So I had to step away from the shoes after I was finished with them Friday night. I did a search on the internet and through a link on AAAC, I was brought back to this thread on SF with the inside info by Ron Rider on antiquing. Though I did not want to, I knew I had to pretty much start over if I wanted to save these shoes. The funny thing is that Ron specifically said "The last thing you want to do is coat the shoe in 1 or 2 levels of dye and then try to polish it out...you end up with highly contrasted streaks, taky build-up of dye and a non-durable finish." - Basically exactly what I did in the beginning. By the time I went to bed Friday, I had a plan and was eager to work on the shoes again the next day.
So Sat night (4/11/09) I sat down and started my new plan. The first 4 steps were:
1) Strip off the dye with deglazer.
2) Condition with Lexol.
3) Strip off the dye with deglazer.
4) Condition with Lexol.
At this point the shoes looked pretty unfinished. There was basically a grey haze over the original tan color. But the color was much milder and I regained hope that I can re-finish them properly.
5) Moving on, I made mix of Fiebing's grey dye, black dye, and a lot of dye reducer. Using a paint brush, I tested the mixture on the back of the shoes and saw that I was getting thin coats, like the pictures Ron posted. And with some brush strokes, I was able to blend in the dye to get different gradients of color on the shoe. I must be getting somewhere.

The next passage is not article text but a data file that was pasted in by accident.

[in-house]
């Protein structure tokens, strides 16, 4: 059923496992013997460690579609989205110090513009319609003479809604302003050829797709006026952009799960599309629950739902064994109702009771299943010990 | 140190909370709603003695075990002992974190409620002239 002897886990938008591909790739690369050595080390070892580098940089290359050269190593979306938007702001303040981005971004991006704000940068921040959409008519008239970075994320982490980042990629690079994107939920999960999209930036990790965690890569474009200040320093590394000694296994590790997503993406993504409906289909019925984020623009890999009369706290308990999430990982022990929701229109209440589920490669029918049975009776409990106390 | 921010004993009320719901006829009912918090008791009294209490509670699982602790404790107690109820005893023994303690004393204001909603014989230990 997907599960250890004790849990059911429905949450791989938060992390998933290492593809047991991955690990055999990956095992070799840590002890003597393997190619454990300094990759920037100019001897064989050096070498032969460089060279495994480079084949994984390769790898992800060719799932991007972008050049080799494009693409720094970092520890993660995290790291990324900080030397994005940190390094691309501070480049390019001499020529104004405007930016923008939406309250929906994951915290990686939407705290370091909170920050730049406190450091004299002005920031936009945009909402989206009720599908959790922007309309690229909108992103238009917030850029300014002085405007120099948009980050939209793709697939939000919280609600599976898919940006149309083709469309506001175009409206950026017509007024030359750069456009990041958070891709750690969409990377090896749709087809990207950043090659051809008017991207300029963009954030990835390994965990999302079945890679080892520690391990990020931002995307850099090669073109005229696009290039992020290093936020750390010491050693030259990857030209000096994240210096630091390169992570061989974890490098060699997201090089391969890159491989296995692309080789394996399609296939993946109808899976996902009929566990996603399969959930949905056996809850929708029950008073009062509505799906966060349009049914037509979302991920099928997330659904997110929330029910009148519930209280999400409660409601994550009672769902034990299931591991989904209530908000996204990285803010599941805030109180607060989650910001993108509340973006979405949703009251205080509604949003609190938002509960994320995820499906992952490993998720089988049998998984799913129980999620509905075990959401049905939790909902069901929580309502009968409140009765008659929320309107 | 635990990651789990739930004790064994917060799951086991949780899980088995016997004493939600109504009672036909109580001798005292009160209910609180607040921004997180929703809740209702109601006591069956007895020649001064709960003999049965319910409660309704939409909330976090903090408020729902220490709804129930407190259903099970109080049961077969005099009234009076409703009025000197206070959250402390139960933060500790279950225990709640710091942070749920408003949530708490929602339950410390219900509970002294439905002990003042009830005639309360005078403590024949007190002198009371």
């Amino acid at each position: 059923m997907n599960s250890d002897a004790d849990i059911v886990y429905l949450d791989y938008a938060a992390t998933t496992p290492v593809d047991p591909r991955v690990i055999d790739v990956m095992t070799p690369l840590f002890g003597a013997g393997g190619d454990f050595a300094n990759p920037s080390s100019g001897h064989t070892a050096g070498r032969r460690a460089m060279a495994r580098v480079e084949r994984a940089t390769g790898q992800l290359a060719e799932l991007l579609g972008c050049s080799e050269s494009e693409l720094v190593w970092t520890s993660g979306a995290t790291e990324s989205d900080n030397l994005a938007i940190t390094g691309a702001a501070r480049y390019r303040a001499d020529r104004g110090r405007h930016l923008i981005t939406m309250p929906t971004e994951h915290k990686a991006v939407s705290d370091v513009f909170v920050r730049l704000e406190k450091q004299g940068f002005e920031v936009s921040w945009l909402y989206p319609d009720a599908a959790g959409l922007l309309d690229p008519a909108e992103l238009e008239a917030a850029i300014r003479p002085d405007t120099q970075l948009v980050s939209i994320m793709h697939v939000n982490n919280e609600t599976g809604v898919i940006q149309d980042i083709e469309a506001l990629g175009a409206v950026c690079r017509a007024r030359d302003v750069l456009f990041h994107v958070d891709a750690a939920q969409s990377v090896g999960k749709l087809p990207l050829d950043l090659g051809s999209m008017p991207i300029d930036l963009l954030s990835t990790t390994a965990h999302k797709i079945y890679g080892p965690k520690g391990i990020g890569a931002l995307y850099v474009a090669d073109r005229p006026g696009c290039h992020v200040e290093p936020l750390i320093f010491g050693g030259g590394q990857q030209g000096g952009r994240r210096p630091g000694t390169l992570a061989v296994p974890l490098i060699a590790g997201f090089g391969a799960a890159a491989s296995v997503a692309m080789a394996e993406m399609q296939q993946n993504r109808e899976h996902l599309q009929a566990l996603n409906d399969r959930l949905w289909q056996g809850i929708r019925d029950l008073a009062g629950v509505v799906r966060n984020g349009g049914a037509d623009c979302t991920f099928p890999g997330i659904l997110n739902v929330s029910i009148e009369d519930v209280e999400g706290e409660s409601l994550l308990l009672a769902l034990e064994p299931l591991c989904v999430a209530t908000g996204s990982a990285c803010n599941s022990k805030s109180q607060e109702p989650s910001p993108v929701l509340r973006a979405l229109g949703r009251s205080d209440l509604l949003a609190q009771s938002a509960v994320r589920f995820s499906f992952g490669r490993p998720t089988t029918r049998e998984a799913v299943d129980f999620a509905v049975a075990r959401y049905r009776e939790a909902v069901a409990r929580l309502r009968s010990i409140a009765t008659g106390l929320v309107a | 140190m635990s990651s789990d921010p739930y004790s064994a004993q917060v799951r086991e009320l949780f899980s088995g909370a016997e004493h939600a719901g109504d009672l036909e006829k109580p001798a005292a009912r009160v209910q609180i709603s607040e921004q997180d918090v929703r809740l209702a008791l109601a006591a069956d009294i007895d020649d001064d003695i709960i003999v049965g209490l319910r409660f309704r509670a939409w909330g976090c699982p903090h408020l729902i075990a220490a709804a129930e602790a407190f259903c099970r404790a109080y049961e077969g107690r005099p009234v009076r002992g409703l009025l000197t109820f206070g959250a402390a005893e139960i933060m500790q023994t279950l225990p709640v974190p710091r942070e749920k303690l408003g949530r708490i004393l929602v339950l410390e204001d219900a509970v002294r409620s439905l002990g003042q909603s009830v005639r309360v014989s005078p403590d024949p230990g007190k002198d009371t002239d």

After an hour and a half of stripping down last night's work, and almost finishing one shoe. I took a two pictures here:
As you can see, the toe is not completed on either shoe, but the one with the new dye is starting to look more finished. This is definitely taking longer than expected.
For the next 2-3 hours, this is what I did:
6) I finished painting both shoes with the diluted dye mixture (making the toes and heels darker).
7) I conditioned the shoes with Lexol (and noticed that some of the dye rubbed off)
8) I polished the shoes with a Ecru colored shoe creme that to me looked like somewhere between the original color and grey (a transition of sorts). Again I noticed that some of the dye rubbed off)
9) I polished the toes, heels and near the welt with black wax polish.
Since some of the dye rubbed off, I had to apply more. I know that Ron does 6 or more coats per shoe, but these were pretty dark already and I've been breathing in fumes all day from the chemicals so I didn't want to work on them that much longer. With that being said, I proceeded to
10) Apply diluted dye to the areas I wanted darker, by this time I gave up on the grey dye and just used black with lots of reducer.
11) Polish with black wax polish.
At this point I figured that I was pretty much done. I had been working on these for 4 hours and I think they look good, but it is dark in my apartment in the city so I can't really tell. I must also mention that everytime I applied the diluted dye mixture, it helped blend in any obvious streaks from my first blotched dye job. So by the time I was finished with the second dye application. They didn't look like they were caked in dye at all.
Sunday morning (4/12/09): Nice bright light coming in the windows. The shoes look better than I expected.
Here are a few pictures: